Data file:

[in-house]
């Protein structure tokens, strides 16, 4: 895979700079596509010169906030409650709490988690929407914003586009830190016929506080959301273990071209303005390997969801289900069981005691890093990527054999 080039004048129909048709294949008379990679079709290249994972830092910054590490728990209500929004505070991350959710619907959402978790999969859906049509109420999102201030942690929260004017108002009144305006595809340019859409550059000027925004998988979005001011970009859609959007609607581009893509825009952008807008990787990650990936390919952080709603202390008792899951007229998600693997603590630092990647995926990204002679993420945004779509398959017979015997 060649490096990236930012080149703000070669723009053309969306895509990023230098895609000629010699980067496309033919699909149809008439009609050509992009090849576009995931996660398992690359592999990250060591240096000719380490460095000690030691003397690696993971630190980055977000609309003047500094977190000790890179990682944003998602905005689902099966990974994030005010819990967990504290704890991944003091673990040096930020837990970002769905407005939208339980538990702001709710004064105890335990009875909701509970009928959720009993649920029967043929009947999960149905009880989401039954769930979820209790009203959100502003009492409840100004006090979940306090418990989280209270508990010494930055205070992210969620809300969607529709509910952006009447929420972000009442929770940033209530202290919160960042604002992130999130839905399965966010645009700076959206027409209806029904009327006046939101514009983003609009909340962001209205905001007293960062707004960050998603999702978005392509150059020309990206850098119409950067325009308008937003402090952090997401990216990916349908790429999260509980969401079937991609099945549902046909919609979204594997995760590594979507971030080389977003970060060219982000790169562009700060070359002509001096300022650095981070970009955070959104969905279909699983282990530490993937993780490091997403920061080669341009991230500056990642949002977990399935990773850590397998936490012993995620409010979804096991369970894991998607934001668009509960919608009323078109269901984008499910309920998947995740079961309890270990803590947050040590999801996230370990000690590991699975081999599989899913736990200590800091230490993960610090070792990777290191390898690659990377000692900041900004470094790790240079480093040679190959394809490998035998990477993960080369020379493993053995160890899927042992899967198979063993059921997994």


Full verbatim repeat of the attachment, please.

[in-house]
């Protein structure tokens, strides 16, 4: 895979700079596509010169906030409650709490988690929407914003586009830190016929506080959301273990071209303005390997969801289900069981005691890093990527054999 080039004048129909048709294949008379990679079709290249994972830092910054590490728990209500929004505070991350959710619907959402978790999969859906049509109420999102201030942690929260004017108002009144305006595809340019859409550059000027925004998988979005001011970009859609959007609607581009893509825009952008807008990787990650990936390919952080709603202390008792899951007229998600693997603590630092990647995926990204002679993420945004779509398959017979015997 060649490096990236930012080149703000070669723009053309969306895509990023230098895609000629010699980067496309033919699909149809008439009609050509992009090849576009995931996660398992690359592999990250060591240096000719380490460095000690030691003397690696993971630190980055977000609309003047500094977190000790890179990682944003998602905005689902099966990974994030005010819990967990504290704890991944003091673990040096930020837990970002769905407005939208339980538990702001709710004064105890335990009875909701509970009928959720009993649920029967043929009947999960149905009880989401039954769930979820209790009203959100502003009492409840100004006090979940306090418990989280209270508990010494930055205070992210969620809300969607529709509910952006009447929420972000009442929770940033209530202290919160960042604002992130999130839905399965966010645009700076959206027409209806029904009327006046939101514009983003609009909340962001209205905001007293960062707004960050998603999702978005392509150059020309990206850098119409950067325009308008937003402090952090997401990216990916349908790429999260509980969401079937991609099945549902046909919609979204594997995760590594979507971030080389977003970060060219982000790169562009700060070359002509001096300022650095981070970009955070959104969905279909699983282990530490993937993780490091997403920061080669341009991230500056990642949002977990399935990773850590397998936490012993995620409010979804096991369970894991998607934001668009509960919608009323078109269901984008499910309920998947995740079961309890270990803590947050040590999801996230370990000690590991699975081999599989899913736990200590800091230490993960610090070792990777290191390898690659990377000692900041900004470094790790240079480093040679190959394809490998035998990477993960080369020379493993053995160890899927042992899967198979063993059921997994």